A variety of particulate solid adsorbent materials can be utilized for forming the flow enhancing additive of this invention. Examples of such adsorbent materials include, but are not limited to, precipitated silica, zeolite, talcum, diatomaceous earth and fuller's earth. Of these, precipitated silica is presently preferred. The adsorbent material utilized must be capable of adsorbing the flow inducing chemical utilized.

The flow inducing chemical utilized in accordance with this invention can be any of the heretofore known chemicals which produce polar molecules that react with cementitious materials and increase their flow properties. Examples of polar molecule producing chemicals which can be utilized include, but are not limited to, organic acids such as alkyl and/or alkene carboxylic acids and sulfonic acids, salts of the foregoing acids formed with weak bases and acid anhydrides such as sulfur dioxide, carbon dioxide, sulfur trioxide, nitrogen oxides and similar compounds. The most preferred flow inducing chemical for use in accordance with this invention is glacial acetic acid. While the exact cause for the flow enhancement of cementitious materials when contacted with a flow inducing chemical of this invention is presently unknown, it is believed that polar molecules of the chemical react with components of the cementitious materials such as tricalcium silicate to produce a particle repulsion effect in the cementitious materials.

The weight ratio of the particulate solid adsorbent material utilized to the flow inducing chemical utilized in the flow enhancing additive is generally in the range of from about 90:10 to about 10:90, more preferably from about 75:25 to about 25:75. The resulting particulate flow enhancing additive is dry-blended with one or more cementitious materials, the flow properties of which are to be improved, in an amount in the range of from about 0.01% to about 1.0% by weight of the cementitious materials, more preferably in an amount in the range of from about 0.02% to about 0.5%.

Another method of the present invention for improving the flow properties of one or more dry particulate cementitious materials is comprised of dry-blending a particulate flow enhancing additive with the cementitious materials, the additive being comprised of a particulate solid adsorbent material having a flow inducing polar molecule producing chemical adsorbed thereon.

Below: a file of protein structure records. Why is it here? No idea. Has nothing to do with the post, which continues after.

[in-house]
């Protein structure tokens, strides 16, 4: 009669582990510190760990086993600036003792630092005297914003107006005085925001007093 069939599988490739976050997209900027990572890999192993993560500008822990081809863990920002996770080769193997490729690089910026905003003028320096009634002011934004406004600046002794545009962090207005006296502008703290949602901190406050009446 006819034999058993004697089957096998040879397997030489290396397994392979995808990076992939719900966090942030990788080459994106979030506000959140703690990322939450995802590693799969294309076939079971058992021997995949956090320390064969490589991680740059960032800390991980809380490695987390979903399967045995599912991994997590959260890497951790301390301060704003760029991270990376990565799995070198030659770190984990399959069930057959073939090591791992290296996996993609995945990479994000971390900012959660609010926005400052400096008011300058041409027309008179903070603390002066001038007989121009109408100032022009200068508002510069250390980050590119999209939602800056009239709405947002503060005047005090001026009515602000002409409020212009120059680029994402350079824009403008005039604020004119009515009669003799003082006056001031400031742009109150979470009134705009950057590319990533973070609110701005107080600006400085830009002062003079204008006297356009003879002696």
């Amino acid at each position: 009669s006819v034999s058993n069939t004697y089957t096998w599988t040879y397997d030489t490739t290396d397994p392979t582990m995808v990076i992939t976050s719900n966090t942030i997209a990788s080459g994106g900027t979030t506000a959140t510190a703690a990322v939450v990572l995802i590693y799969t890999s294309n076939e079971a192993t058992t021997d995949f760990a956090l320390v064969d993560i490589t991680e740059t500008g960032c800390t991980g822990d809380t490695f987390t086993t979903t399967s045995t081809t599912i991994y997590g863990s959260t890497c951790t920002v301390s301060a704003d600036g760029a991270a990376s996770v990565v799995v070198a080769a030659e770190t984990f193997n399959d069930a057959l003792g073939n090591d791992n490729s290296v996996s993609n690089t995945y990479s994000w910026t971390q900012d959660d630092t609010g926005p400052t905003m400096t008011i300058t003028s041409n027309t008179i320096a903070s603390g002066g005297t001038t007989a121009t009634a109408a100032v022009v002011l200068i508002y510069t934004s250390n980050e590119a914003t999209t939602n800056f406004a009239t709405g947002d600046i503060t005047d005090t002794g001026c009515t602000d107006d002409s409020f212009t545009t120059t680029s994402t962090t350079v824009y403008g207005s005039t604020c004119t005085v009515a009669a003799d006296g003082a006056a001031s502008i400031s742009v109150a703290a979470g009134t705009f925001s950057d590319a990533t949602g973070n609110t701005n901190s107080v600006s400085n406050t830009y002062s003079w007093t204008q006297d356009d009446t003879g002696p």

Another method of the present invention for improving the flow properties of one or more dry particulate cementitious materials is comprised of dry-blending a particulate flow enhancing additive with the cementitious materials in an amount in the range of from about 0.01% to about 1.0% by weight of the cementitious materials, the additive being comprised of a particulate solid adsorbent material having a flow inducing chemical adsorbed thereon selected from the group of polar molecule producing organic acids, their salts and acid anhydrides.

Yet another method of the present invention for improving the flow properties of one or more dry particulate cementitious materials is comprised of dry-blending with the cementitious materials a particulate flow enhancing additive comprised of a particulate solid adsorbent material selected from the group of precipitated silica, zeolite, talcum, diatomaceous earth and fuller's earth having a flow inducing chemical adsorbed thereon selected from the group of polar molecule producing organic acids, their salts and acid anhydrides, the weight ratio of the solid adsorbent material to the flow inducing chemical being in the range of from about 90:10 to about 10:90 and the flow enhancing additive being blended with the cementitious materials in an amount in the range of from about 0.01% to about 1.0% by weight of the cementitious materials.